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13 Jun, 2016 07:00

UK diplomats advised lifting visa regime for 1.5mn Turks to retain EU migrant deal – leaked cables

UK diplomats advised lifting visa regime for 1.5mn Turks to retain EU migrant deal – leaked cables

High-level UK diplomats have discussed lifting the visa regime for nearly 1.5 million Turks, as a “symbolic gesture” necessary to incentivize Ankara on the controversial EU-Turkey migrant deal, according to leaked British embassies’ cables.

The diplomats advised visa liberalization to prevent Turkish President Recep Tayyip Erdogan from derailing the landmark EU-Turkey migrant deal, according to five leaked diplomatic cables seen by The Sunday Times exclusively. 

In a telegram to the Foreign and Commonwealth Office (FCO), Janet Douglas, the deputy head of mission in Ankara wrote: “Should [EU] visa liberalization be granted, we will need to develop our own lines on the UK’s stance to visa-free travel for Turks.”

“One option would be to assess again the possibility of visa travel for Turkish special passport holders, which would be a risk, but a significant and symbolic gesture to Turkey,” Douglas said.

Special passports were issued for up to 1.5 million Turkish government officials, civil servants, teachers and their families who were able to travel to the UK without a visa until 2009, according to the newspaper.

If talks on visa liberalization fail, “an impetuous and riled Erdogan – prone to come out fighting when he feels betrayed – could carry through his threat to ‘open the floodgates’ to Europe for migrants,” her telegram warned.

Under the controversial “one in, one out” scheme agreed by Brussels and Ankara, one asylum seeker already on the Greek islands will be re-settled to Turkey, and, in exchange, a Syrian refugee in Turkey will be allowed into the EU. In return, Ankara demanded lifting visa restrictions and speeding up negotiations on Turkey’s long-lasting bid to join the bloc.

In other telegrams, Douglas asserted that the UK was viewed by Turkey “as an exception” to the “skeptical approach” of other EU governments, apparently because of Britain’s “continued practical support” to the Turkish border force. “We might usefully ensure member states realize the implications in migration terms of snubbing Turkey on visa liberalization,” the diplomat added.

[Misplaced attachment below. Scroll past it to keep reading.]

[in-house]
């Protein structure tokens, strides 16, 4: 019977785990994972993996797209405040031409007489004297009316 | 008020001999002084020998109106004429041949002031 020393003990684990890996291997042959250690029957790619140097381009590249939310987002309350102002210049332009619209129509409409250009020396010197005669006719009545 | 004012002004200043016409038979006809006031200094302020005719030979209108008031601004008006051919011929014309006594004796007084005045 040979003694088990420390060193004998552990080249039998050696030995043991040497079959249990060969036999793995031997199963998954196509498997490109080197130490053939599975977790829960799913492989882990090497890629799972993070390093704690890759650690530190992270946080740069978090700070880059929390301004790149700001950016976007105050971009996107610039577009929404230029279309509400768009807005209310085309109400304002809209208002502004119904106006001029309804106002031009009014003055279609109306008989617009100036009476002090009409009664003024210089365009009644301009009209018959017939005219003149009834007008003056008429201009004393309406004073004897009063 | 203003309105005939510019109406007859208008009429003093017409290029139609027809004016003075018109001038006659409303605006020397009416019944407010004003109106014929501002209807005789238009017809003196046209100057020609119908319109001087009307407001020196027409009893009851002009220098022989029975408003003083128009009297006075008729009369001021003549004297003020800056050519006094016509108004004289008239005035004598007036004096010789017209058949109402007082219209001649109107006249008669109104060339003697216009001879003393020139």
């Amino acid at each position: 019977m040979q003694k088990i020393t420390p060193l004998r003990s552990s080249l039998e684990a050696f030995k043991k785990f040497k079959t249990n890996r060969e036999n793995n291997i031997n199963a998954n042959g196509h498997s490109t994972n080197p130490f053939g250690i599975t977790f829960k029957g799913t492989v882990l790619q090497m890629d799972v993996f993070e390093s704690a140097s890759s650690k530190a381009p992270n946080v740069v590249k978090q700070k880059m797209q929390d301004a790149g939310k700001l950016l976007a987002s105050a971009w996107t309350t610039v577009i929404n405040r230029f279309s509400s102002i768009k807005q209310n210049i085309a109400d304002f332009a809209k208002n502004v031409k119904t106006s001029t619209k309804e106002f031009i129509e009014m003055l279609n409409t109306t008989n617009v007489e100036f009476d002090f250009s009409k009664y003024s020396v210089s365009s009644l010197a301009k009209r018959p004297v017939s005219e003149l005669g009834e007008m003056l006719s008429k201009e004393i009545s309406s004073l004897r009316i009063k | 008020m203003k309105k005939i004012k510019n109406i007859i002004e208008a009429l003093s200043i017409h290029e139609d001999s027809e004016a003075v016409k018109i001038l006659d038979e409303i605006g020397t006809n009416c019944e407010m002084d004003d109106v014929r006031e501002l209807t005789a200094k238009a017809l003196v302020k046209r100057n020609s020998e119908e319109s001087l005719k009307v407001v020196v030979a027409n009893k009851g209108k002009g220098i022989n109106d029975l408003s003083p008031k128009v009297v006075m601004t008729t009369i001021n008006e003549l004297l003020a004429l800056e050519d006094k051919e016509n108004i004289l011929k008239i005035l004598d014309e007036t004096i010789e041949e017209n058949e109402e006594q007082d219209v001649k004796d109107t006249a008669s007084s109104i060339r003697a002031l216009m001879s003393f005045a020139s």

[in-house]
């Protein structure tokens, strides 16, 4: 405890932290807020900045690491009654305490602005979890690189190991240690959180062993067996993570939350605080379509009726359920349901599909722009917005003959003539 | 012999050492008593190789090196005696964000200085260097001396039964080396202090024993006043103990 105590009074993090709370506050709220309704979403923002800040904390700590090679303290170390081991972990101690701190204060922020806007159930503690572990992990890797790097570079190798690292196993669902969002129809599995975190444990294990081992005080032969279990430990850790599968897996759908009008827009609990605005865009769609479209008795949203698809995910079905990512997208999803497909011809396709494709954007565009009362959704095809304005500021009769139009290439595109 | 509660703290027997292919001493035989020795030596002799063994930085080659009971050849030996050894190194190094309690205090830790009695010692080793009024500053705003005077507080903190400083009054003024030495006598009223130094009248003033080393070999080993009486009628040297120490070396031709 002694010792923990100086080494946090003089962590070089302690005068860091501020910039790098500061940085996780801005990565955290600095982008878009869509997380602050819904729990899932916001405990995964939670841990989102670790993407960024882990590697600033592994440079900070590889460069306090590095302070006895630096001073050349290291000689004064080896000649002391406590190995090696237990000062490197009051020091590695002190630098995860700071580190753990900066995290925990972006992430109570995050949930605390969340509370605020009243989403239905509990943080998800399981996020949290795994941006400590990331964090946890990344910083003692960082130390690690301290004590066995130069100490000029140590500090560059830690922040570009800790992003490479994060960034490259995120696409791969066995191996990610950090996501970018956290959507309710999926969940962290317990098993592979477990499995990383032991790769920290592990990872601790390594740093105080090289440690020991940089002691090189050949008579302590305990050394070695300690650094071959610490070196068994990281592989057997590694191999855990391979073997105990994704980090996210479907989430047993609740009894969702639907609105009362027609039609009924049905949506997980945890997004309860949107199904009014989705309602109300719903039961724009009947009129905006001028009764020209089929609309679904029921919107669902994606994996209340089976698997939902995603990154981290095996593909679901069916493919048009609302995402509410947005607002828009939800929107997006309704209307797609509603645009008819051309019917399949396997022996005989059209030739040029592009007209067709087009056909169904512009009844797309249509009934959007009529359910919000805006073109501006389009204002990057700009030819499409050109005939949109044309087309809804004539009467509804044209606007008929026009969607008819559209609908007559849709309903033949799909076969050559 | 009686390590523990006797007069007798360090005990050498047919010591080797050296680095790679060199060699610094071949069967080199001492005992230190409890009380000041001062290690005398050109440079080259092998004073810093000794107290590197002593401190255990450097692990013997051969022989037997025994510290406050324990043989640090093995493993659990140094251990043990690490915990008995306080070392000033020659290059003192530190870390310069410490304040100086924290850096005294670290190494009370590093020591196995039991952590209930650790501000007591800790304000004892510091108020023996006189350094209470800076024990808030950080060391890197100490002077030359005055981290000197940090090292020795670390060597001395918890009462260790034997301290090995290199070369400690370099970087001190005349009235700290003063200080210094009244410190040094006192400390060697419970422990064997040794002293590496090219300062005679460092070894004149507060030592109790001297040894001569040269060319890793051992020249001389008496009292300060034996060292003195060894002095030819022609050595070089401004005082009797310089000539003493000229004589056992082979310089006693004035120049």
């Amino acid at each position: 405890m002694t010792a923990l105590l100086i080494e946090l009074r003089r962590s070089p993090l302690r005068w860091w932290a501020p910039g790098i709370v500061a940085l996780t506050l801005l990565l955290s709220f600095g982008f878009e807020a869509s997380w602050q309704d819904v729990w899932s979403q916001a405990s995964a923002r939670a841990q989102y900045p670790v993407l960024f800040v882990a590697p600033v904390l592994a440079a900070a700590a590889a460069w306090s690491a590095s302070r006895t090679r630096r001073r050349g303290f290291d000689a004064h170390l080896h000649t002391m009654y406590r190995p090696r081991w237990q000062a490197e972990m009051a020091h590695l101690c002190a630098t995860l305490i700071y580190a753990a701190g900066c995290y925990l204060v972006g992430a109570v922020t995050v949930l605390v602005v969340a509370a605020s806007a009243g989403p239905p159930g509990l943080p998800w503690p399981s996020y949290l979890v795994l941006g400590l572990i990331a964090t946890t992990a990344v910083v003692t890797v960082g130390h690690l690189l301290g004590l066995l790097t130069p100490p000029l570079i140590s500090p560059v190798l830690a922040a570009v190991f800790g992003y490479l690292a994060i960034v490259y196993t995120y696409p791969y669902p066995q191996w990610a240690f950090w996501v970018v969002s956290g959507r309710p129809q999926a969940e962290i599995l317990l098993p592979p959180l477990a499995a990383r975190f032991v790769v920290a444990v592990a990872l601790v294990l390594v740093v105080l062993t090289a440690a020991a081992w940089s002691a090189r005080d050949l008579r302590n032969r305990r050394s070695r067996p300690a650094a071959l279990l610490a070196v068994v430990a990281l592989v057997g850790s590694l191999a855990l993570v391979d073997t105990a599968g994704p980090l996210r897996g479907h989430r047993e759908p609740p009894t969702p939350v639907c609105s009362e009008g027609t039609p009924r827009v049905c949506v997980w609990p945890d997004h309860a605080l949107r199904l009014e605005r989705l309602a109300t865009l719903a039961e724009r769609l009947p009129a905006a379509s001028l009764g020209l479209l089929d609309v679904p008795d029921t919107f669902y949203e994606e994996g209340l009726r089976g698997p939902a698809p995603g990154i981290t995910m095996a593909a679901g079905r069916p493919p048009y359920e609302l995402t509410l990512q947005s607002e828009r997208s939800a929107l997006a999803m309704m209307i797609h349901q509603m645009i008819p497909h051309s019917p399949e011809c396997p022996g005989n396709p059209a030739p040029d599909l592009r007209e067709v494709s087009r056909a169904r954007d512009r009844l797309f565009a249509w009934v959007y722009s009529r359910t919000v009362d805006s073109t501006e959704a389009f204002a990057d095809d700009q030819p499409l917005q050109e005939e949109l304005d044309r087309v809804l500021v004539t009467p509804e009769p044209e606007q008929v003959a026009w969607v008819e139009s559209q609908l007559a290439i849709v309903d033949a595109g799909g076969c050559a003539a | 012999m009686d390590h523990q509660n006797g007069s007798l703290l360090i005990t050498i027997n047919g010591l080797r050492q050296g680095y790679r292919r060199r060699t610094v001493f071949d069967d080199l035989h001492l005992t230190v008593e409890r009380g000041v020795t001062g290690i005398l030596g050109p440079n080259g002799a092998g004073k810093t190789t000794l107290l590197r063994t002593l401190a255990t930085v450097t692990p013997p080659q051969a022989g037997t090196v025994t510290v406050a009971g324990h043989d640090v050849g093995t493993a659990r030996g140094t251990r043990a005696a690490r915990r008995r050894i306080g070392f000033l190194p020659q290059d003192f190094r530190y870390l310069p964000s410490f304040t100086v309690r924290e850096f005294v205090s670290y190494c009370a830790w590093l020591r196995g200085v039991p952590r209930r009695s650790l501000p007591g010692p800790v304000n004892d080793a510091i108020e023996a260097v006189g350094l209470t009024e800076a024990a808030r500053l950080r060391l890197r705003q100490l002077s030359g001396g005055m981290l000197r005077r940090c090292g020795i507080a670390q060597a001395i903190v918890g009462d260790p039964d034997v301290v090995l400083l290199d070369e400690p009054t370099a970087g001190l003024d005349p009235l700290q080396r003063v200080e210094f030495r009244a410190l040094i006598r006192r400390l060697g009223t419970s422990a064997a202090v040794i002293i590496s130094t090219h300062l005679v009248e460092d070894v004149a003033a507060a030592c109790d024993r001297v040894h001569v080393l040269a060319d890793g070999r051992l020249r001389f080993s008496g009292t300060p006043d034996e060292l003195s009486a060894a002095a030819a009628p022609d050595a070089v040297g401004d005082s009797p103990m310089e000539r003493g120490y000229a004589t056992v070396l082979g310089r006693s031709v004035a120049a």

Other diplomatic cables reveal that Europol, the EU’s major law enforcement body, had warned Home Secretary Theresa May that the influx of refugees could raise the terror threat.

“Europol … confirmed there was some emerging analysis linking migration with terrorism – for example, the false Syrian passports provided to the Paris bombers came from the same source as used by other smuggling networks,” the British mission in Brussels wrote in a memo on a meeting of EU justice and home affairs ministers.

Earlier, the US intelligence community said Islamic State (IS, formerly ISIS/ISIL) possessed numerous blanks and at least one printing machine capable of producing authentic Syrian passports. Fraudulent Syrian passports were used by two suicide bombers involved in the Paris bombings last November. They had allegedly entered Europe with other refugees.

Downing Street said the cables were genuine, but then issued a joint statement by May and Philip Hammond, the foreign secretary, calling plans to open British borders “completely untrue,” as cited by the Sunday Times.

“The purpose of diplomatic telegrams is for our embassies around the world to feedback information on the position and views of foreign governments,” the statement said, before adding: “They are reports from our diplomatic posts, not statements of British government policy.

“As a full reading of these telegrams shows, our overriding focus has been on working with the Turkish authorities to tackle illegal immigration via Turkey, because that is in our national interest.”

Over three million refugees still remain in Turkey, facing harsh living conditions as well as significant delays in processing their asylum applications. Rights groups say Turkey cannot be regarded a safe country given its poor human rights record, crackdown on press freedom and an ongoing military operation against Kurdish rebels.